Can Tipping Points be Predicted?

Mary Silber uses math to see if forecasting tipping points is possible

Mary Silber

“Tipping point” can be a scary term when used in reference to climate change. It conveys that we’re past the point of no return and that the Earth is damaged beyond repair. A tipping point might seem less daunting—and even preventable—if we knew when to expect it. Northwestern University’s Mary Silber is using mathematics to determine whether or not it’s possible to anticipate when Earth’s climate may be on the brink of an abrupt transition.

“The thing about tipping points is that they sneak up on you,” said Mary Silber, professor of engineering sciences and applied mathematics at Northwestern’s McCormick School of Engineering and Applied Science. “And they can have very dramatic effects.”

According to Silber, the colloquial term “tipping point” is slippery and mathematically ill defined. Before she could work on the problem, Silber needed to settle on tipping point characteristics that would suggest their mathematical framing: a threshold that is irreversibly crossed, creating a significant qualitative change. This fits with her extensive knowledge of bifurcation theory, a well-established mathematical framework that explains and models how a small, smooth change in a system can cause a sudden, dramatic change overall.

“Climate is a problem where we don’t necessarily know the full set of equations. It’s messy. It’s just whatever nature gives you.”

Silber studies semi-arid ecosystems that appear to be nearing a dangerous threshold. Climate change may make them increasingly arid, pushing them into deserts. Silber looks at these ecosystems as complex systems and examines how climate-tipping events correspond to bifurcations.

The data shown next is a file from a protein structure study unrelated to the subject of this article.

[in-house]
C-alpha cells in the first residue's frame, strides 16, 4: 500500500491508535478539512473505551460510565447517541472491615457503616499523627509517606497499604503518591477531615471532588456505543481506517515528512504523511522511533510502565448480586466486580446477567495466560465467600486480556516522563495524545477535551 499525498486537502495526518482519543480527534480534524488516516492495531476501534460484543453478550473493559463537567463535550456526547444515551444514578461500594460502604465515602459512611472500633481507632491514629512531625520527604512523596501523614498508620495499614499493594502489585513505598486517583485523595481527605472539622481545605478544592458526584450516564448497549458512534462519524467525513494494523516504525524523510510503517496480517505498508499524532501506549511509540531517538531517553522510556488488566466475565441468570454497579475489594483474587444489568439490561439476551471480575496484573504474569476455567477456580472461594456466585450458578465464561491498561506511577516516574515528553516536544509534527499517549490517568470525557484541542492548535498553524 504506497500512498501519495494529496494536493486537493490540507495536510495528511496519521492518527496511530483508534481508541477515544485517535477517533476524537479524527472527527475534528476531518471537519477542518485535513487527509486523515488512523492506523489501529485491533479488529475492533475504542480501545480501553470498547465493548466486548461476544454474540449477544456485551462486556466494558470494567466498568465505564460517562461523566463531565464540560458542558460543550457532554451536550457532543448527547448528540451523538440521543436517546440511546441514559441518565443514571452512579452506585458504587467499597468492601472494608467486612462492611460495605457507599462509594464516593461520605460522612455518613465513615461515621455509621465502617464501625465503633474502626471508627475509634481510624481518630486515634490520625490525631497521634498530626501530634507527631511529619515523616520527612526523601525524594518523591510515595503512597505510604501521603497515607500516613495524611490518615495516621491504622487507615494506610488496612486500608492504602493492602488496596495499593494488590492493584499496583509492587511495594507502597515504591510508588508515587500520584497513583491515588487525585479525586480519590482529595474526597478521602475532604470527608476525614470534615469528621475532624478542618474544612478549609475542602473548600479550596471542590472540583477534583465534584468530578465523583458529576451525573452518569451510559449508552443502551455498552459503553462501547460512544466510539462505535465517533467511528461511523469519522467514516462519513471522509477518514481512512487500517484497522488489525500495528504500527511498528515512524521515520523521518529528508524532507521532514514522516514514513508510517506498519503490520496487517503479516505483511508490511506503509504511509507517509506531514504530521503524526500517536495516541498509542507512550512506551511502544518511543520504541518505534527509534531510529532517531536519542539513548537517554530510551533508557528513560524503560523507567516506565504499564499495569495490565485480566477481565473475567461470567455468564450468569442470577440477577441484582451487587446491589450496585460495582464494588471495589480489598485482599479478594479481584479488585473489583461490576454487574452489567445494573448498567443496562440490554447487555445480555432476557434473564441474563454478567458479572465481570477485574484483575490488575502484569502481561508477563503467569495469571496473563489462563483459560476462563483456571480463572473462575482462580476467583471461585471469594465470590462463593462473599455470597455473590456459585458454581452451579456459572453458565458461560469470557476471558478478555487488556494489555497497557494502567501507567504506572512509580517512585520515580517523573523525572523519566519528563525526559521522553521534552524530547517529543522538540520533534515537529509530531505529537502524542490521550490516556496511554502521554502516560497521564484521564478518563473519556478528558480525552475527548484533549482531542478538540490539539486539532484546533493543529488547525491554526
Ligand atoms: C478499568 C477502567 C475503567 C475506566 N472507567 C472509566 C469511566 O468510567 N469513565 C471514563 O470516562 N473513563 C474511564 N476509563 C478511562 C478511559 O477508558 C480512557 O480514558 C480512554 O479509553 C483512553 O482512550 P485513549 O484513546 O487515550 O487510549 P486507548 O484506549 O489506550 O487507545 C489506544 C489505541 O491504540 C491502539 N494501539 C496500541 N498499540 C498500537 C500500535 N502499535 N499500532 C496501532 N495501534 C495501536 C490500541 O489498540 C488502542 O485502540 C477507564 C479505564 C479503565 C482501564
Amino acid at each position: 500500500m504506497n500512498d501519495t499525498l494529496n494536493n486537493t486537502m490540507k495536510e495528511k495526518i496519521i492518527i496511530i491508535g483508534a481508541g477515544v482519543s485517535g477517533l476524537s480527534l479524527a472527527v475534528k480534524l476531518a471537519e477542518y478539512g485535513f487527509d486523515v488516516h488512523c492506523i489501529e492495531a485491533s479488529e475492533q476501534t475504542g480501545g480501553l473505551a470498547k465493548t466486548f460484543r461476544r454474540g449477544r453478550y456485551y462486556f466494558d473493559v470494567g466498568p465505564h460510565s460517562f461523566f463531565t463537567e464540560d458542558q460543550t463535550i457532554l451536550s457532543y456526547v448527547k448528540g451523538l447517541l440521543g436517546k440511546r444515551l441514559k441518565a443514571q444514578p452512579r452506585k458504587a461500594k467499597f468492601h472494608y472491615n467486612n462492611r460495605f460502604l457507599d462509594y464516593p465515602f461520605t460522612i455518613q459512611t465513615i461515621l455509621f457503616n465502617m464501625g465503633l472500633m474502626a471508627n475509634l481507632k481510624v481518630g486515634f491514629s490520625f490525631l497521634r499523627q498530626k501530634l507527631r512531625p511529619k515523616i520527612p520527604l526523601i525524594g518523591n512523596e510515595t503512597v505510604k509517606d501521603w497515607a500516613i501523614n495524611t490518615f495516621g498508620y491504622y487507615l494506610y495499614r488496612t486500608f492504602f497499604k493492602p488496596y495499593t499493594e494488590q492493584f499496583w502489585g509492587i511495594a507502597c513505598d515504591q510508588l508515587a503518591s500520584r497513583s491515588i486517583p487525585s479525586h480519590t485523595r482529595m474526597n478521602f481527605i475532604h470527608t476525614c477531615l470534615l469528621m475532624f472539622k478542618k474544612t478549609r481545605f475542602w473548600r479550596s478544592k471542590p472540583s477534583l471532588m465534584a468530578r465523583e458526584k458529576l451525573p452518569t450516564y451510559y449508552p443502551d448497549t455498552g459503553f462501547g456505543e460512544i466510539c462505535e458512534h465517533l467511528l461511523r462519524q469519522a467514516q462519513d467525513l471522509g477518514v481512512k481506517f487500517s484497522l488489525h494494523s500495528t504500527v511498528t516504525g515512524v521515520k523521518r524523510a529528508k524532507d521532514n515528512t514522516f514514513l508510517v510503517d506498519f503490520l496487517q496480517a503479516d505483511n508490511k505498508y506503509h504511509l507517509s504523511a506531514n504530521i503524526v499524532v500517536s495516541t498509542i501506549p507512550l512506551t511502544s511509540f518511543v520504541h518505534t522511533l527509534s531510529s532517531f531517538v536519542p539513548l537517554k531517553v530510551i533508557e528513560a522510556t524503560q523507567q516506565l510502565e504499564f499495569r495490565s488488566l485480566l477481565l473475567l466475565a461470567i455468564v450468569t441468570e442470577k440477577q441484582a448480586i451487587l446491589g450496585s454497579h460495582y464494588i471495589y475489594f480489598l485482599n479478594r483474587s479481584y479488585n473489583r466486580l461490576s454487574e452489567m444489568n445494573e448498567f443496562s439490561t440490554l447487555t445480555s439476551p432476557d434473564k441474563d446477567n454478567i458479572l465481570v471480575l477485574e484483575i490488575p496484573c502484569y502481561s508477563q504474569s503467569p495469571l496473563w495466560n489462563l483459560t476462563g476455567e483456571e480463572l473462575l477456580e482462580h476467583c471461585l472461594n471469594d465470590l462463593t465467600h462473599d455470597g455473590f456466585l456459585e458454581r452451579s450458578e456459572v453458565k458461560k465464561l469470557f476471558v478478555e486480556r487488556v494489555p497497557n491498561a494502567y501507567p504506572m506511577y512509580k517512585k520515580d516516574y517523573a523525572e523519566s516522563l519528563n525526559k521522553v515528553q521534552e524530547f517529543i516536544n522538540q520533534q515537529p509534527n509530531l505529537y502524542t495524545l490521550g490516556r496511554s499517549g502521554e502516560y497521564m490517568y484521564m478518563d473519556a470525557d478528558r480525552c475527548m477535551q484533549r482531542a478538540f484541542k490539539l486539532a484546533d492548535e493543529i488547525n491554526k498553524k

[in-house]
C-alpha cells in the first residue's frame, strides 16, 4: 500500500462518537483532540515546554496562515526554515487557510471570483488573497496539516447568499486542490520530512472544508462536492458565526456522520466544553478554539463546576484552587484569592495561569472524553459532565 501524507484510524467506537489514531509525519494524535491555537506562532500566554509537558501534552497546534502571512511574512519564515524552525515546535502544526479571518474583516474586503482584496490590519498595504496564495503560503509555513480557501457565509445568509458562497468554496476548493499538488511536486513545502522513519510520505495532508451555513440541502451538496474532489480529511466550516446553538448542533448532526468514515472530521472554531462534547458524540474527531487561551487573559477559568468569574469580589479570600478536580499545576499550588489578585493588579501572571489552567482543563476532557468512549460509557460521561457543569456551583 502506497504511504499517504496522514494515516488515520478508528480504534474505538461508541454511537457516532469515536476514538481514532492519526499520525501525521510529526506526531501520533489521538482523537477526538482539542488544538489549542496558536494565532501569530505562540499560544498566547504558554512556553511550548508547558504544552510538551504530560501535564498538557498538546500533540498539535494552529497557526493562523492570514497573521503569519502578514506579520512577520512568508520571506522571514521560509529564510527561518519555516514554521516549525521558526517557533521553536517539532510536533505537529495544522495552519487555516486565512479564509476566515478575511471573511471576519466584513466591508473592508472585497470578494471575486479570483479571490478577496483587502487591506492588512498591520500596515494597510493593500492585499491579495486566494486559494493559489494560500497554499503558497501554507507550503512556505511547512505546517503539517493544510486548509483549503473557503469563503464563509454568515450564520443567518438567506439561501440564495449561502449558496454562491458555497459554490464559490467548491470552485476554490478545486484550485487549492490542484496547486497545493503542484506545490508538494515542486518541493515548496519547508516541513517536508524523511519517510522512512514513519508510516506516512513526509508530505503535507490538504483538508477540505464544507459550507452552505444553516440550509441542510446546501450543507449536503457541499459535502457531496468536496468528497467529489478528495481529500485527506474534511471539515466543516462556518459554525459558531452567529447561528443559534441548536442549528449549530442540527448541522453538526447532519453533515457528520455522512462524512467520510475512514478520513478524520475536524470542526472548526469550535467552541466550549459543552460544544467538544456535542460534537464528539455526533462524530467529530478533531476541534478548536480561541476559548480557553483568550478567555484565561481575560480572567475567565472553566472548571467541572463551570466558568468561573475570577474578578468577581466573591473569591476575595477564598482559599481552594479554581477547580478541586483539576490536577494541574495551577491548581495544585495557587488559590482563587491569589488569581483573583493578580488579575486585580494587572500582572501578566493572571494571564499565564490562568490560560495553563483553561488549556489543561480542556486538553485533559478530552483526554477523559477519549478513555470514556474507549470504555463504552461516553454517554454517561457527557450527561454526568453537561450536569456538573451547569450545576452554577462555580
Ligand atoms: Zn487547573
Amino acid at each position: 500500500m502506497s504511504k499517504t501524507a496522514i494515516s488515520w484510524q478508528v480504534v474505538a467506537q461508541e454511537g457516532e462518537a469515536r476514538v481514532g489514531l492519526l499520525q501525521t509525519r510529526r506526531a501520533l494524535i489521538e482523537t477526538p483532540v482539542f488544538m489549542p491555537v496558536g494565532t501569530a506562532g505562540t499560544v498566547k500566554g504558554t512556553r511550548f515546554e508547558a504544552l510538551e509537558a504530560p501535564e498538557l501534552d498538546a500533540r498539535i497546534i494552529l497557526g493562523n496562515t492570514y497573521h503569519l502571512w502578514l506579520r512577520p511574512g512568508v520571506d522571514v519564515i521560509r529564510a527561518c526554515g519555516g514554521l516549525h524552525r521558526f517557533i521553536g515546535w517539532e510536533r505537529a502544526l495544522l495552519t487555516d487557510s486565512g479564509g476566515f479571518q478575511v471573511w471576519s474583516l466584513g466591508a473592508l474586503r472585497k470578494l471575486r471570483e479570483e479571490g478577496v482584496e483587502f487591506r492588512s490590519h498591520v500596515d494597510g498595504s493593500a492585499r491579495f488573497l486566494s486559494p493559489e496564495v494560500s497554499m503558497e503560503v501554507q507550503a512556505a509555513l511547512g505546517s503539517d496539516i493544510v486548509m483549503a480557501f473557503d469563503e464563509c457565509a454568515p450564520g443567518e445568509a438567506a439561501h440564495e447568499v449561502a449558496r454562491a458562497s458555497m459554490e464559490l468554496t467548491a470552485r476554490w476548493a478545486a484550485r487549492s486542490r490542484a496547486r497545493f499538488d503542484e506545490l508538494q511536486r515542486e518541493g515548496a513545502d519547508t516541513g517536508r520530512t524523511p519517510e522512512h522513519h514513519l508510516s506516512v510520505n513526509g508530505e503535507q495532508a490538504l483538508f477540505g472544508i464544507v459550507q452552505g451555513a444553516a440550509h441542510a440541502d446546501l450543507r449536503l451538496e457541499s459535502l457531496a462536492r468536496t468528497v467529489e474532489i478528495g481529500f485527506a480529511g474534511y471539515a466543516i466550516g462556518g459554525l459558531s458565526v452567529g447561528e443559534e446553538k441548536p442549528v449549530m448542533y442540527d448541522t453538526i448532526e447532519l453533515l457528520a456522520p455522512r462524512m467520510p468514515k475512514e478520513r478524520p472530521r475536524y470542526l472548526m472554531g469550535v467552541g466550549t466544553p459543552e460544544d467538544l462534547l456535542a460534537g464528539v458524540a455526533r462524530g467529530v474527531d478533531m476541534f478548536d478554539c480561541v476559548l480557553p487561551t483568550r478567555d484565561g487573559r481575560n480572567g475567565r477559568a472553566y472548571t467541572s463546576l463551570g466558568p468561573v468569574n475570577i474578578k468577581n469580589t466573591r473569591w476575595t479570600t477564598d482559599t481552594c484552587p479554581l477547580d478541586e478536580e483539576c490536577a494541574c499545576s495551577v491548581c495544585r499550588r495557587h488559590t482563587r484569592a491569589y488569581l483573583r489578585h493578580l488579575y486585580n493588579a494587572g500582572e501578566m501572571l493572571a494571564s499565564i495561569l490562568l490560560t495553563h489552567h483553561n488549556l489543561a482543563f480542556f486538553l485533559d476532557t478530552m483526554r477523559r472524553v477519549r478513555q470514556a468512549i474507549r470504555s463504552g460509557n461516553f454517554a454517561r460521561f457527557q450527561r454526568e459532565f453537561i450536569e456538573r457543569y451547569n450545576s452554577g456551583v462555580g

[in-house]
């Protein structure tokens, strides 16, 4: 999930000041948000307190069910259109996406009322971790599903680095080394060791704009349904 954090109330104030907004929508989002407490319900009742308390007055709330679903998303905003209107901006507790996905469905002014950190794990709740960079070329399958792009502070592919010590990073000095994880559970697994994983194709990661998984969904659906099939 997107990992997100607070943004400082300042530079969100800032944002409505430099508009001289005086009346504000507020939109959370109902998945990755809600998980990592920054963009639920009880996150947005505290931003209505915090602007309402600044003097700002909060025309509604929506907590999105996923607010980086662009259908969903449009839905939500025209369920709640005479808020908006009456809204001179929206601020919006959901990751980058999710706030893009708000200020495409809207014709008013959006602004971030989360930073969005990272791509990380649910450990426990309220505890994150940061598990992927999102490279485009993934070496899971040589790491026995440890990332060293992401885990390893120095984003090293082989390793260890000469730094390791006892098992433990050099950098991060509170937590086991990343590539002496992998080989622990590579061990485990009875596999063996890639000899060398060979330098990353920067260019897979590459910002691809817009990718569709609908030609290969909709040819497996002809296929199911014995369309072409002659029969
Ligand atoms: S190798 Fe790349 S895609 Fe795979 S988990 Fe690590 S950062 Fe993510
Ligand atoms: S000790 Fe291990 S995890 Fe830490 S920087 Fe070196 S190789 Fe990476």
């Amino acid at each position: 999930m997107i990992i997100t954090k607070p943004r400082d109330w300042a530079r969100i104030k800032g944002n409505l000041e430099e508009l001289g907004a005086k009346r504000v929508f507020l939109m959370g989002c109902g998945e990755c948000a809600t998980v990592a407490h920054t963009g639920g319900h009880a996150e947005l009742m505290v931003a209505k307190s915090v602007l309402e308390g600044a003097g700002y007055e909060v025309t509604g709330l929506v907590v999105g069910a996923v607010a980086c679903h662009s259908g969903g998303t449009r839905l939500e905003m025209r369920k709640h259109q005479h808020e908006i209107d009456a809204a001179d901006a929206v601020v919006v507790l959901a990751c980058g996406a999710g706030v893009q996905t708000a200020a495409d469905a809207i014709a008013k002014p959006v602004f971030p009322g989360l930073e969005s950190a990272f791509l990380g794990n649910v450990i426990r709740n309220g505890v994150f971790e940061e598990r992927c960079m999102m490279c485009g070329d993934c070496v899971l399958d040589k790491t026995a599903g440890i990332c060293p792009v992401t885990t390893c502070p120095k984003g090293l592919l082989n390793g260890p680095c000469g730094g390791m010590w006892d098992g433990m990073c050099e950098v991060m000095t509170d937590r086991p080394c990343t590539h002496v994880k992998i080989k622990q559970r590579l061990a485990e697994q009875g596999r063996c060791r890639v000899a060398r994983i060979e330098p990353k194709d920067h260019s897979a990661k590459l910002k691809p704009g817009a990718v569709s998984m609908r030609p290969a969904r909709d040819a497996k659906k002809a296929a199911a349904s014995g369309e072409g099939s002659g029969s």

“Thirty-five percent of the global population lives in these water-limited ecosystems,” Silber said. “If these areas become deserts, then they will be incapable of supporting people.”

Climate is a complex system, and Silber thinks that inherent chaos and model uncertainties may make prediction of Earth’s tipping points impossible. But this is a challenging problem that Silber does not want to ignore. Funded by the National Science Foundation’s Mathematics and Climate Research Network, Silber and her research group are developing the mathematics that will identify robust and universal qualitative phenomena associated with complex systems, such as climate. 

“I used to study natural patterns in well-controlled settings, like laboratory experiments,” Silber said. “Climate is a problem where we don’t necessarily know the full set of equations. It’s messy. It’s just whatever nature gives you.”

Silber also does observational work by examining satellite images of vegetation patterns that are emerging in semi-arid ecosystems, including regions in Niger and Sudan. The vegetation shifts as water diminishes, forming stripes or arranging into leopard-like spots. She views these designs as Turing patterns, which develop through a mechanism devised by mathematician Alan Turing in 1952 that explains naturally occurring patterns. She hopes to reconcile Turing’s mechanistic explanations of natural phenomena with data.

In a previous paper completed with Hermann Riecke, professor of engineering sciences and applied mathematics, and PhD student Karna Gowda, Silber used bifurcation theory to analyze vegetation pattern formation mathematically, in models that capture feedback loops between plants and water. She said that spatial pattern formation associated with these feedbacks might be able to tell us more about the timing of sudden transitions associated with an ecosystem’s collapse under climate change.

“These systems self-organize their vegetation,” she said. “There might be some information in the way it organizes that tells us something about where we are on this road to desertification.”